AFSCME and a dirty money group set up by the Democratic Governor’s Association called “Building a Stronger Ohio” launched this ad, which you helped pay for:
Ohio GOP Chairman Kevin DeWine explains:
The $448,000 in negative attack ads that mega-union AFSCME launched today against Ted Strickland’s opponent John Kasich will be paid for with up to $2.25 million from Ohio taxpayers that the union will start receiving later this year thanks to executive orders signed by Ted Strickland.
“This is money laundering on a level that would make a drug dealer blush,” said Ohio Republican Party Chairman Kevin DeWine. “In letting his union friends organize self-employed workers whose customers pay them with their state benefits, Ted Strickland has done nothing more than give his political attack allies the keys to Ohio’s bank account. I suppose it looks a little better than if he used a state check to pay for the attack ads himself, but the practical effect is the same.”
On February 1, 2008 Strickland issued Executive Order 2008-02S allowing Ohio’s 7,500 self-employed private-sector child care workers, whose customers pay with state-subsidized funds, to join labor unions. AFSCME Ohio Council 8 organized these workers and Strickland signed the first collective bargaining agreement in January.
As a result of this agreement, AFSCME Ohio Council 8 can collect up to $25 per month from Ohio’s self-employed child-care workers or up to $2.25 million annually. Moreover, the State of Ohio collects AFSCME’s dues for it, withholding the dues money from the state’s payments to child care workers. The state then sends the money directly to AFSCME. With the money it receives from the State of Ohio, AFSCME then finances a variety of political activities, such as the negative attack ads it launched today against Strickland’s opponent John Kasich.
Not surprisingly, AFSCME is one of Strickland’s largest donors and the Center for Responsive Politics has named AFSCME the second largest political contributor in the nation, with $42.5 million in donations since 1990. AFSCME has given Strickland $119,000 for his campaigns for governor and the $63,000 it gave him while a congressman made it one of his top-10 largest donors.
This isn’t the first time your tax dollars have been spent on TV ads. And maybe the Ohio GOP would have more credibility on this issue if it opposed efforts such as the Third Frontier, which ran a multi-million dollar campaign essentially funded by the bond money for the handouts that companies and lobbyists receive.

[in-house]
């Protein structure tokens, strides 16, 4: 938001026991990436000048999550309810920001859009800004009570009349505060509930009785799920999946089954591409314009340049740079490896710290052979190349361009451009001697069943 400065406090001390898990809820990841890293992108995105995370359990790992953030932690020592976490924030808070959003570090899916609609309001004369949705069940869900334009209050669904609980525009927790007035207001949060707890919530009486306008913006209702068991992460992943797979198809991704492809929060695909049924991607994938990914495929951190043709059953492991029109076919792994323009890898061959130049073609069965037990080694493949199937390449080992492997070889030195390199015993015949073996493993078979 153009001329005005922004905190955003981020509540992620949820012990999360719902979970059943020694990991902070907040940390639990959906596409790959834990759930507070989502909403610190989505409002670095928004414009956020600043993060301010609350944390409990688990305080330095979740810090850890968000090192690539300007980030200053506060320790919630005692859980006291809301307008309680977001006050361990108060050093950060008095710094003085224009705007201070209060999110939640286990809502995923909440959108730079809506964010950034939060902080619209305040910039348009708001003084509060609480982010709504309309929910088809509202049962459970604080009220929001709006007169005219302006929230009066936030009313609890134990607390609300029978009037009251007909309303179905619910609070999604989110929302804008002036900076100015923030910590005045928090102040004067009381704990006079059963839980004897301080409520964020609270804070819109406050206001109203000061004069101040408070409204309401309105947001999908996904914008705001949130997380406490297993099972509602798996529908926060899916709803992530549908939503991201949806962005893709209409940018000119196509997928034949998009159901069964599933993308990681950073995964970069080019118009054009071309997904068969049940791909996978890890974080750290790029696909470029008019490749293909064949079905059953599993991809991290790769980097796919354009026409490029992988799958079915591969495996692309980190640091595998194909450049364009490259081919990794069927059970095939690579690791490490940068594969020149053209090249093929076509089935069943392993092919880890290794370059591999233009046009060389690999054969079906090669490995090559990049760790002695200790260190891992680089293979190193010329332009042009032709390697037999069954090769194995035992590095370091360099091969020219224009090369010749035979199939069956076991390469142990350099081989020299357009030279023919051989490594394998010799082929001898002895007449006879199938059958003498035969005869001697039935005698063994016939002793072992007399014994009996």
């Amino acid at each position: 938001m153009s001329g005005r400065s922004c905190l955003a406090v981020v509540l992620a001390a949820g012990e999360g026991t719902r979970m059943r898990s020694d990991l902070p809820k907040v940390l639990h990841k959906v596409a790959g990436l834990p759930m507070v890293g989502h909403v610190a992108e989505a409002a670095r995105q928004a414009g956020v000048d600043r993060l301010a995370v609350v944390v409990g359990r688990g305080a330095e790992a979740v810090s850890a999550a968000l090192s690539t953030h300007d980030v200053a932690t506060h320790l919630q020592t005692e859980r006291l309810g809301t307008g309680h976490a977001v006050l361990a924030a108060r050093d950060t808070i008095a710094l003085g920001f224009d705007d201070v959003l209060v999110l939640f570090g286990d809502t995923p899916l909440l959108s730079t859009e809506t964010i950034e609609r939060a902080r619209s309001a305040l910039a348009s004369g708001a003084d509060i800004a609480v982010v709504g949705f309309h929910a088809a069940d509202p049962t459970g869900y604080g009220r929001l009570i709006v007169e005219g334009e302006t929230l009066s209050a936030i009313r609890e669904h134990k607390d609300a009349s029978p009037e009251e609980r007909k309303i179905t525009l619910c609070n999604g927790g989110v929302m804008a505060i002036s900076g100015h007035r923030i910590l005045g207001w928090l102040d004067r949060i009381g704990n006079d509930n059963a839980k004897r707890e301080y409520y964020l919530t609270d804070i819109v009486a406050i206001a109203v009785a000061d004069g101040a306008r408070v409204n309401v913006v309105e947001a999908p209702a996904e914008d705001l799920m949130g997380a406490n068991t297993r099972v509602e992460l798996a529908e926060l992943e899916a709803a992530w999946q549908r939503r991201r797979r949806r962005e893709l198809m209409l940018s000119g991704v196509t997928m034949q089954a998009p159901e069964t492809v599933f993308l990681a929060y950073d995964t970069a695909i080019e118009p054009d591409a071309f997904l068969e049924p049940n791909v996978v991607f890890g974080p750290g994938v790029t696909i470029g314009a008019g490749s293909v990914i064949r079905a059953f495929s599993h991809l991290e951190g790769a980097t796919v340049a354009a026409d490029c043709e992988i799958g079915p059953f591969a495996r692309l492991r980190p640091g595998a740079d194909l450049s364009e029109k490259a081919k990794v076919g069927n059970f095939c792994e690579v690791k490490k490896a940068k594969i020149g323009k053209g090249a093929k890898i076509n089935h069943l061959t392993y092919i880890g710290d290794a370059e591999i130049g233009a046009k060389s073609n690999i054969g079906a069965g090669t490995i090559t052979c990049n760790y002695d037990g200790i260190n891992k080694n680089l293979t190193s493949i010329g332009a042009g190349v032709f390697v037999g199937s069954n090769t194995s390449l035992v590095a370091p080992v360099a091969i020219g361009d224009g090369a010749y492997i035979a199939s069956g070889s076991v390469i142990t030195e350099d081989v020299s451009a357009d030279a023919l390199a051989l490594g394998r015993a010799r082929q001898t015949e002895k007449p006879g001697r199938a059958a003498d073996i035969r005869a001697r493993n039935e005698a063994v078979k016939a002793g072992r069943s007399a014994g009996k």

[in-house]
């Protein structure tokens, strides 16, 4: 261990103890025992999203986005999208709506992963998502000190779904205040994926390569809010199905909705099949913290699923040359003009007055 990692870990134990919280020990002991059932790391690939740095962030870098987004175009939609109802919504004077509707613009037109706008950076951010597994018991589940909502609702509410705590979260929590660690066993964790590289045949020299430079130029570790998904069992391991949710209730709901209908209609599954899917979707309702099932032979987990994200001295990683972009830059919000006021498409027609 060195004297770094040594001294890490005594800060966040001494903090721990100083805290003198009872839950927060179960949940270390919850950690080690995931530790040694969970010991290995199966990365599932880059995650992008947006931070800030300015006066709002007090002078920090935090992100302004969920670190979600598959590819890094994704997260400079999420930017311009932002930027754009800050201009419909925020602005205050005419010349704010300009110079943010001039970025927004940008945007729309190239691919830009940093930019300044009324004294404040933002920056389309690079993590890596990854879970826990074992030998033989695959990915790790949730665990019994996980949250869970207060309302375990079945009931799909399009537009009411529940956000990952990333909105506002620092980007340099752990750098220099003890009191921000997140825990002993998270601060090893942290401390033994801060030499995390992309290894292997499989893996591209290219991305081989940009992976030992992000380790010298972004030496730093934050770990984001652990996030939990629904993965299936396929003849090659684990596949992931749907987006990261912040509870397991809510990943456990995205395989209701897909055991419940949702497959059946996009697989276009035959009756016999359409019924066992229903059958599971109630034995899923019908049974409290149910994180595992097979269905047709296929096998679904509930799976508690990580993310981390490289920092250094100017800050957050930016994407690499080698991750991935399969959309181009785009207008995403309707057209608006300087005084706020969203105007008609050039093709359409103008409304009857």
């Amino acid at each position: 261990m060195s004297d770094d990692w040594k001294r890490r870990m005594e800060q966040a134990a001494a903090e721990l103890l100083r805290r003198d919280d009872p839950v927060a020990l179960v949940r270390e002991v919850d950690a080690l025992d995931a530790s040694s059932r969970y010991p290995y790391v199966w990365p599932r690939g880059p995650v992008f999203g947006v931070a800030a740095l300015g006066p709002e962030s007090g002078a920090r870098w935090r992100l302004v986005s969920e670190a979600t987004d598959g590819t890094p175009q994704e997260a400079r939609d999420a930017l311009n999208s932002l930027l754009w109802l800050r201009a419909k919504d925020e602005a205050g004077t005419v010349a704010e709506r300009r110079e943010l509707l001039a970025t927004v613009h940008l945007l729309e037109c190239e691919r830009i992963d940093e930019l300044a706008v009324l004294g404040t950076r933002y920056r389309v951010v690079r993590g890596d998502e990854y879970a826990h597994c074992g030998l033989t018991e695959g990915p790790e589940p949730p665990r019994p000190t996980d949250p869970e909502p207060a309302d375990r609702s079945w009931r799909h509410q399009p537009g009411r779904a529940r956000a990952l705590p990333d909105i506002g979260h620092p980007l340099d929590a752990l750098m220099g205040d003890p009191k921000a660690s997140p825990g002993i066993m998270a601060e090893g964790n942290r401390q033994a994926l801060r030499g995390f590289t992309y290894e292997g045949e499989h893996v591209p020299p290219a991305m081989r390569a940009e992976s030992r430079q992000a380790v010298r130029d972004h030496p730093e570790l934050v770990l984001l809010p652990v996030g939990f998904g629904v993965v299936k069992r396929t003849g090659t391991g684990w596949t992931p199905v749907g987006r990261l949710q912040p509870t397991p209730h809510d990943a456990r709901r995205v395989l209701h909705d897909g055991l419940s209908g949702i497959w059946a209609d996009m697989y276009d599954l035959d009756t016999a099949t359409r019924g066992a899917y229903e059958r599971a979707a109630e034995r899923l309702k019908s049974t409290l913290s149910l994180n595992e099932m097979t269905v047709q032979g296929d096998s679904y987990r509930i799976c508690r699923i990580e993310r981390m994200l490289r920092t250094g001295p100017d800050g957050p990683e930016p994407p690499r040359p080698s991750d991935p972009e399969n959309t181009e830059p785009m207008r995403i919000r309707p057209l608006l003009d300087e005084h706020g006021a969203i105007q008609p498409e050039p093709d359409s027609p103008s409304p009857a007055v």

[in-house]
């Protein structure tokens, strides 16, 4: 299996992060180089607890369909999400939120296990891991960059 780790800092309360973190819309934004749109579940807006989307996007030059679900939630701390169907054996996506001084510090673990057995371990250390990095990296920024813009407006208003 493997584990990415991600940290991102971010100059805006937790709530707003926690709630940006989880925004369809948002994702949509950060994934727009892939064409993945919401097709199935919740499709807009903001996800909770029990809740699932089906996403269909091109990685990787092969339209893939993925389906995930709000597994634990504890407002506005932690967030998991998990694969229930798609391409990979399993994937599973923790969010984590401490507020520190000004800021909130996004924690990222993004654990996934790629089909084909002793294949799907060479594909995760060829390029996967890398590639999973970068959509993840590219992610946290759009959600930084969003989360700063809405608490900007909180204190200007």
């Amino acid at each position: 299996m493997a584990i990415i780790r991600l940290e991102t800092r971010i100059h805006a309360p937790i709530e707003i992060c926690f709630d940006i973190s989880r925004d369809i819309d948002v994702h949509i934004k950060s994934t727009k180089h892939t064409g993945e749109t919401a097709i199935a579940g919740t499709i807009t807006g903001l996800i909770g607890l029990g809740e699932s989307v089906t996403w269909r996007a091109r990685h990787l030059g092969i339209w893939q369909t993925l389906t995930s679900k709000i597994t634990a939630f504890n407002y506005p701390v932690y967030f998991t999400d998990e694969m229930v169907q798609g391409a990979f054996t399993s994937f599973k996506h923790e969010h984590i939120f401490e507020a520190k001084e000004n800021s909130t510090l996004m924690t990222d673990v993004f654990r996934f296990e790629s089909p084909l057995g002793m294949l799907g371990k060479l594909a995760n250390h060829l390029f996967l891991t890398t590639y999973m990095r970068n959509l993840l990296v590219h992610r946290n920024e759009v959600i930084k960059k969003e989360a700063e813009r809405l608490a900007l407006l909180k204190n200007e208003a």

Or what about charter school owners? All very true, but at some point this line of attack becomes argumentum ad absurdum… especially when evoking imagines of “drug dealers.” The real drug here is big government, and big government liberals such as Ted Strickland like to get high on their own supply. er, or something like that
But the takeaway from this should that campaign finance laws are a joke. Democrats in Ohio, which may file fundraising reports that are less than impressive, don’t include these sort of 3rd party efforts and out of state groups… many of which don’t even have to file! Donors who wish to buy influence with Gov. Strickland can always find ways to donate to third parties. Just like Jon Husted should be nervous about Maryellen O’Shaughnessy, as fundraising becomes less important when dirty groups like George Soros’ Secretaries of State Project use their limitless resources in Ohio.
Democrats are facing a candidate for governor with low name ID, and wisely attempting to define Kasich before he can define himself.
Congressman Ted Strickland who voted for the changes to the Community Reinvestment Act and supported the sort of government-underwritten securities which lead to the collapse of the superficially inflated housing market, and Lehman’s collapse is tied to investing those securities and related derivatives.
But Ted Strickland is campaigning on the same sort of hollow populism that he built a long, unimpressive political on. Screaming “Wall Street”, “greed”, “George Bush” is all they can do… and Kasich can fairly fault Gov. Strickland for 11% unemployment. But the time for Team Kasich to respond is now.